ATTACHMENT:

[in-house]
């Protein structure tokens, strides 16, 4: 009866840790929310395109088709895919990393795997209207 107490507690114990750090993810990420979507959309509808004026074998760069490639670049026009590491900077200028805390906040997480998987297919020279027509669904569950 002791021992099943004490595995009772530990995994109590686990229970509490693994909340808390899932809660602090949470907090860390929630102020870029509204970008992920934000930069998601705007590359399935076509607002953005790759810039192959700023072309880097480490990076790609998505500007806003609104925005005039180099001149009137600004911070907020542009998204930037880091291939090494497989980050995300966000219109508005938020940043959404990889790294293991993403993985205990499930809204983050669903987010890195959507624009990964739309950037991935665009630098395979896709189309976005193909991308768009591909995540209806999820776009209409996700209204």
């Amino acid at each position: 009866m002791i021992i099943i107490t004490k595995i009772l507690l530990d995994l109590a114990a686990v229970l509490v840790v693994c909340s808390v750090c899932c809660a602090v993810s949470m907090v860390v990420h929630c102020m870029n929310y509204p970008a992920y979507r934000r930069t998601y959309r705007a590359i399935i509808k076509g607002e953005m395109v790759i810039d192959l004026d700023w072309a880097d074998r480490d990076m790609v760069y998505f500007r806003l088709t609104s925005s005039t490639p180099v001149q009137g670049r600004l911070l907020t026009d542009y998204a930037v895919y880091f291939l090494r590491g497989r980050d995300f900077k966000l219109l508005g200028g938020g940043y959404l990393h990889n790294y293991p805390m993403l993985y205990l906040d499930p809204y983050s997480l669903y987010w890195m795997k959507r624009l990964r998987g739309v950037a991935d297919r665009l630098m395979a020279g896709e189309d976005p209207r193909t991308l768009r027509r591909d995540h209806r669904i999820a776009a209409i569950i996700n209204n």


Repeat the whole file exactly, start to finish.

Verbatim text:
[in-house]
């Protein structure tokens, strides 16, 4: 009866840790929310395109088709895919990393795997209207 107490507690114990750090993810990420979507959309509808004026074998760069490639670049026009590491900077200028805390906040997480998987297919020279027509669904569950 002791021992099943004490595995009772530990995994109590686990229970509490693994909340808390899932809660602090949470907090860390929630102020870029509204970008992920934000930069998601705007590359399935076509607002953005790759810039192959700023072309880097480490990076790609998505500007806003609104925005005039180099001149009137600004911070907020542009998204930037880091291939090494497989980050995300966000219109508005938020940043959404990889790294293991993403993985205990499930809204983050669903987010890195959507624009990964739309950037991935665009630098395979896709189309976005193909991308768009591909995540209806999820776009209409996700209204």
């Amino acid at each position: 009866m002791i021992i099943i107490t004490k595995i009772l507690l530990d995994l109590a114990a686990v229970l509490v840790v693994c909340s808390v750090c899932c809660a602090v993810s949470m907090v860390v990420h929630c102020m870029n929310y509204p970008a992920y979507r934000r930069t998601y959309r705007a590359i399935i509808k076509g607002e953005m395109v790759i810039d192959l004026d700023w072309a880097d074998r480490d990076m790609v760069y998505f500007r806003l088709t609104s925005s005039t490639p180099v001149q009137g670049r600004l911070l907020t026009d542009y998204a930037v895919y880091f291939l090494r590491g497989r980050d995300f900077k966000l219109l508005g200028g938020g940043y959404l990393h990889n790294y293991p805390m993403l993985y205990l906040d499930p809204y983050s997480l669903y987010w890195m795997k959507r624009l990964r998987g739309v950037a991935d297919r665009l630098m395979a020279g896709e189309d976005p209207r193909t991308l768009r027509r591909d995540h209806r669904i999820a776009a209409i569950i996700n209204n």